The rank smell of cooking meth forced the labs to be out in rural and desert areas. Slowly, there was an uptick in independent meth labs and Hell’s Angels were not the main supplier of meth anymore. As some American states legalized marijuana, pot revenue fell, forcing many growers to switch to producing meth. The drug became more prevalent in the Southwest and supply started flowing east, all the way to New England.

 

The Current Meth Epidemic

Mexican drug cartels were never able to keep up with the demand for methamphetamines across the US by just using ephedrine. This new cheaper, P2P method allowed for larger quantities and for more people to be able to manufacture it. This caused the price of meth to fall from $14,000 a pound to $1,200 a pound. Meth is now readily available and is relatively inexpensive, causing a meth epidemic across the US.

As P2P meth spread nationwide and so did the fear of fentanyl, a dangerous synthetic opioid, opioid users switched over to meth en masse. Even though meth overdoses are much less common than opioid ODs, they are still on the rise. Meth is more likely to cause a person to decay over time rather than overdose.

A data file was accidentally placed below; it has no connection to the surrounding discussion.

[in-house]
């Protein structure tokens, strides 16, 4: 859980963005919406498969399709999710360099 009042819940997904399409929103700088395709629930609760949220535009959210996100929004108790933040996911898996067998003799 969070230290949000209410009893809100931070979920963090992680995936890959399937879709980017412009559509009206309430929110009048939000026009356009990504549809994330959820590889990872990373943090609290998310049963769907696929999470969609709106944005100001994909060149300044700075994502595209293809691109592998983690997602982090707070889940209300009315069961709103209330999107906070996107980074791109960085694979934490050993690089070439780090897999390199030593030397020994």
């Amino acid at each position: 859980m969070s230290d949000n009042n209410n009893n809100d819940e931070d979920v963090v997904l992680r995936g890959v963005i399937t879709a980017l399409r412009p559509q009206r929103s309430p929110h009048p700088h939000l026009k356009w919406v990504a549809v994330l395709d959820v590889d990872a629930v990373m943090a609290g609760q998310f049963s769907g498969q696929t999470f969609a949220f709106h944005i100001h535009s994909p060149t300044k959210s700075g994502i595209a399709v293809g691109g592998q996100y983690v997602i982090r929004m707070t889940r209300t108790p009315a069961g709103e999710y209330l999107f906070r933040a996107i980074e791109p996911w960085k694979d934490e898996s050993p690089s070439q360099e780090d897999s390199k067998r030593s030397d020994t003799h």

The Substance Abuse and Mental Health Services Administration (SAMHSA), reports meth use is on the rise with 1.4 million Americans over the age of 12 reporting using meth in 2016. Meth-related emergency room visits rose from 68,000 in 2007 to 103,000in 2011.  About 60% of these ER visits were a result of combining meth with other substances. A dangerous and fatal practice called “goofballing”, which is using meth and heroin together is on the rise as well.

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Individualized treatment programs delivered in a comfortable, relaxed setting promote healing in your recovery journey.

Meth In Los Angeles